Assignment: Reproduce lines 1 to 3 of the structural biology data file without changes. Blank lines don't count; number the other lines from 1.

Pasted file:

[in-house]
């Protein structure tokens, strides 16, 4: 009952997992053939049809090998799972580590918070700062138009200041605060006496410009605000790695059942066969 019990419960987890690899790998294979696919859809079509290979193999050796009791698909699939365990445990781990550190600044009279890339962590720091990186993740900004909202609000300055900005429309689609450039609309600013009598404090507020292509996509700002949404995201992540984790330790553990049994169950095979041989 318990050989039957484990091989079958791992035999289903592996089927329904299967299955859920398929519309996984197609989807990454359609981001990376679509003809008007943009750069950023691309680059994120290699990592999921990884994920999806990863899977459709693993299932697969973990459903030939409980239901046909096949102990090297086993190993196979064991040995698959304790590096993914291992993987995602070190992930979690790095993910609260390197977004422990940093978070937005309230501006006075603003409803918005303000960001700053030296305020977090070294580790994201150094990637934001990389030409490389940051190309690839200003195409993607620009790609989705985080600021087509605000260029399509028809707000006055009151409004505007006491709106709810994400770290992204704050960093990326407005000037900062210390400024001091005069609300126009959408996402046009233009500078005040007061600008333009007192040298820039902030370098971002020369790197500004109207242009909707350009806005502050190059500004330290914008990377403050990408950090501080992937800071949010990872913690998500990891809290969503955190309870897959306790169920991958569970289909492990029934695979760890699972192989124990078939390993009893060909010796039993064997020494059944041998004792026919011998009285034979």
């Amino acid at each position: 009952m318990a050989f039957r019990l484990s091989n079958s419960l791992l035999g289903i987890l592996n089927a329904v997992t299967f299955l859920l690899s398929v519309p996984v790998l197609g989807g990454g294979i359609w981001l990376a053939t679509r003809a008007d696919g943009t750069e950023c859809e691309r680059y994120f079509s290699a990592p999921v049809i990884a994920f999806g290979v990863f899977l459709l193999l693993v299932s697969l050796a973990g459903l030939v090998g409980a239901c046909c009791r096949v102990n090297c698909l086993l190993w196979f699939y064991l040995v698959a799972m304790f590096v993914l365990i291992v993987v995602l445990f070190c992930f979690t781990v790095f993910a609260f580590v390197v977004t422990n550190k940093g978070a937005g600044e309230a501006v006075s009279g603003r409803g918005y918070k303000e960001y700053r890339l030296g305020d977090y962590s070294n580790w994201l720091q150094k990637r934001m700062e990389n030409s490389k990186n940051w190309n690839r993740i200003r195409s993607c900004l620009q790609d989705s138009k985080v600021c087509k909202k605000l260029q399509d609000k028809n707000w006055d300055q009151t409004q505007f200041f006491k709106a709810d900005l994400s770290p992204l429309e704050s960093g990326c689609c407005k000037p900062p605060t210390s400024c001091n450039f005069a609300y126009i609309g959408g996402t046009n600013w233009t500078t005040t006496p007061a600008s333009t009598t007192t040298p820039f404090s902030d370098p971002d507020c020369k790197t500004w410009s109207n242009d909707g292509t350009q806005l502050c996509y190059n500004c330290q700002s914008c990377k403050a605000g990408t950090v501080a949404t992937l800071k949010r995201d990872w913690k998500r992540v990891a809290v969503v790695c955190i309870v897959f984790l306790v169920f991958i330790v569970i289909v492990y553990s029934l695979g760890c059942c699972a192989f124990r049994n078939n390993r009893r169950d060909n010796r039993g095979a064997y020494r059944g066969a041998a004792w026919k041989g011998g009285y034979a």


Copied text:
[in-house]
């Protein structure tokens, strides 16, 4: 009952997992053939049809090998799972580590918070700062138009200041605060006496410009605000790695059942066969 019990419960987890690899790998294979696919859809079509290979193999050796009791698909699939365990445990781990550190600044009279890339962590720091990186993740900004909202609000300055900005429309689609450039609309600013009598404090507020292509996509700002949404995201992540984790330790553990049994169950095979041989 318990050989039957484990091989079958791992035999289903592996089927329904299967299955859920398929519309996984197609989807990454359609981001990376679509003809008007943009750069950023691309680059994120290699990592999921990884994920999806990863899977459709693993299932697969973990459903030939409980239901046909096949102990090297086993190993196979064991040995698959304790590096993914291992993987995602070190992930979690790095993910609260390197977004422990940093978070937005309230501006006075603003409803918005303000960001700053030296305020977090070294580790994201150094990637934001990389030409490389940051190309690839200003195409993607620009790609989705985080600021087509605000260029399509028809707000006055009151409004505007006491709106709810994400770290992204704050960093990326407005000037900062210390400024001091005069609300126009959408996402046009233009500078005040007061600008333009007192040298820039902030370098971002020369790197500004109207242009909707350009806005502050190059500004330290914008990377403050990408950090501080992937800071949010990872913690998500990891809290969503955190309870897959306790169920991958569970289909492990029934695979760890699972192989124990078939390993009893060909010796039993064997020494059944041998004792026919011998009285034979």
């Amino acid at each position: 009952m318990a050989f039957r019990l484990s091989n079958s419960l791992l035999g289903i987890l592996n089927a329904v997992t299967f299955l859920l690899s398929v519309p996984v790998l197609g989807g990454g294979i359609w981001l990376a053939t679509r003809a008007d696919g943009t750069e950023c859809e691309r680059y994120f079509s290699a990592p999921v049809i990884a994920f999806g290979v990863f899977l459709l193999l693993v299932s697969l050796a973990g459903l030939v090998g409980a239901c046909c009791r096949v102990n090297c698909l086993l190993w196979f699939y064991l040995v698959a799972m304790f590096v993914l365990i291992v993987v995602l445990f070190c992930f979690t781990v790095f993910a609260f580590v390197v977004t422990n550190k940093g978070a937005g600044e309230a501006v006075s009279g603003r409803g918005y918070k303000e960001y700053r890339l030296g305020d977090y962590s070294n580790w994201l720091q150094k990637r934001m700062e990389n030409s490389k990186n940051w190309n690839r993740i200003r195409s993607c900004l620009q790609d989705s138009k985080v600021c087509k909202k605000l260029q399509d609000k028809n707000w006055d300055q009151t409004q505007f200041f006491k709106a709810d900005l994400s770290p992204l429309e704050s960093g990326c689609c407005k000037p900062p605060t210390s400024c001091n450039f005069a609300y126009i609309g959408g996402t046009n600013w233009t500078t005040t006496p007061a600008s333009t009598t007192t040298p820039f404090s902030d370098p971002d507020c020369k790197t500004w410009s109207n242009d909707g292509t350009q806005l502050c996509y190059n500004c330290q700002s914008c990377k403050a605000g990408t950090v501080a949404t992937l800071k949010r995201d990872w913690k998500r992540v990891a809290v969503v790695c955190i309870v897959f984790l306790v169920f991958i330790v569970i289909v492990y553990s029934l695979g760890c059942c699972a192989f124990r049994n078939n390993r009893r169950d060909n010796r039993g095979a064997y020494r059944g066969a041998a004792w026919k041989g011998g009285y034979a």